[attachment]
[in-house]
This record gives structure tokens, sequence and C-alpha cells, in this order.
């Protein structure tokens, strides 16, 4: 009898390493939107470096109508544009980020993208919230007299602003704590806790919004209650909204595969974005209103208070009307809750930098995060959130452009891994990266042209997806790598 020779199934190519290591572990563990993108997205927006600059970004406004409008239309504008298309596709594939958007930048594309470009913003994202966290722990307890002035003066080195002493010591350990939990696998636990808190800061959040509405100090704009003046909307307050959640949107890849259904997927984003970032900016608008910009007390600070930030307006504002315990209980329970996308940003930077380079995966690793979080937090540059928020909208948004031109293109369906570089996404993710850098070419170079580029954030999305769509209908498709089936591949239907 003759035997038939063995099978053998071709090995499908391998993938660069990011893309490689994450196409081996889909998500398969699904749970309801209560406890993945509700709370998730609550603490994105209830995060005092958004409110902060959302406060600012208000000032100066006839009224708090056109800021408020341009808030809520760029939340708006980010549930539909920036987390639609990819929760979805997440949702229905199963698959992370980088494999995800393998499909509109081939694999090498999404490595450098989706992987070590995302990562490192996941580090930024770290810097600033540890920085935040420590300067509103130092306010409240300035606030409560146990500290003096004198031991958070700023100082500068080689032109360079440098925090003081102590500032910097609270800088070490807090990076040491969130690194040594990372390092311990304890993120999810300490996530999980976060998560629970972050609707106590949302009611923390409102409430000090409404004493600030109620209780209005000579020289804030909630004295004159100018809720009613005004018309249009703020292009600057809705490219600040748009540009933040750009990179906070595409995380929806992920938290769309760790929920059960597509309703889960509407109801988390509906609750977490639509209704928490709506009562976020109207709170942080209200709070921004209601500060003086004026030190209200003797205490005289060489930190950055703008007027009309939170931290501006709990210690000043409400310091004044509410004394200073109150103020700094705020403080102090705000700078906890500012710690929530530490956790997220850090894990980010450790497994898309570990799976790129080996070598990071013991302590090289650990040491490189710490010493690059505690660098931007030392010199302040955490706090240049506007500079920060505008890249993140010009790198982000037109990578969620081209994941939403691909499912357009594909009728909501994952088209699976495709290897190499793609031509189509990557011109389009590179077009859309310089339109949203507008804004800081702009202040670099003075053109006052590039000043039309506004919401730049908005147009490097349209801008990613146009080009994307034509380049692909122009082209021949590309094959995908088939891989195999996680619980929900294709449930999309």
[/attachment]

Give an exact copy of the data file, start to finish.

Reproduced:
[in-house]
This record gives structure tokens, sequence and C-alpha cells, in this order.
């Protein structure tokens, strides 16, 4: 009898390493939107470096109508544009980020993208919230007299602003704590806790919004209650909204595969974005209103208070009307809750930098995060959130452009891994990266042209997806790598 020779199934190519290591572990563990993108997205927006600059970004406004409008239309504008298309596709594939958007930048594309470009913003994202966290722990307890002035003066080195002493010591350990939990696998636990808190800061959040509405100090704009003046909307307050959640949107890849259904997927984003970032900016608008910009007390600070930030307006504002315990209980329970996308940003930077380079995966690793979080937090540059928020909208948004031109293109369906570089996404993710850098070419170079580029954030999305769509209908498709089936591949239907 003759035997038939063995099978053998071709090995499908391998993938660069990011893309490689994450196409081996889909998500398969699904749970309801209560406890993945509700709370998730609550603490994105209830995060005092958004409110902060959302406060600012208000000032100066006839009224708090056109800021408020341009808030809520760029939340708006980010549930539909920036987390639609990819929760979805997440949702229905199963698959992370980088494999995800393998499909509109081939694999090498999404490595450098989706992987070590995302990562490192996941580090930024770290810097600033540890920085935040420590300067509103130092306010409240300035606030409560146990500290003096004198031991958070700023100082500068080689032109360079440098925090003081102590500032910097609270800088070490807090990076040491969130690194040594990372390092311990304890993120999810300490996530999980976060998560629970972050609707106590949302009611923390409102409430000090409404004493600030109620209780209005000579020289804030909630004295004159100018809720009613005004018309249009703020292009600057809705490219600040748009540009933040750009990179906070595409995380929806992920938290769309760790929920059960597509309703889960509407109801988390509906609750977490639509209704928490709506009562976020109207709170942080209200709070921004209601500060003086004026030190209200003797205490005289060489930190950055703008007027009309939170931290501006709990210690000043409400310091004044509410004394200073109150103020700094705020403080102090705000700078906890500012710690929530530490956790997220850090894990980010450790497994898309570990799976790129080996070598990071013991302590090289650990040491490189710490010493690059505690660098931007030392010199302040955490706090240049506007500079920060505008890249993140010009790198982000037109990578969620081209994941939403691909499912357009594909009728909501994952088209699976495709290897190499793609031509189509990557011109389009590179077009859309310089339109949203507008804004800081702009202040670099003075053109006052590039000043039309506004919401730049908005147009490097349209801008990613146009080009994307034509380049692909122009082209021949590309094959995908088939891989195999996680619980929900294709449930999309």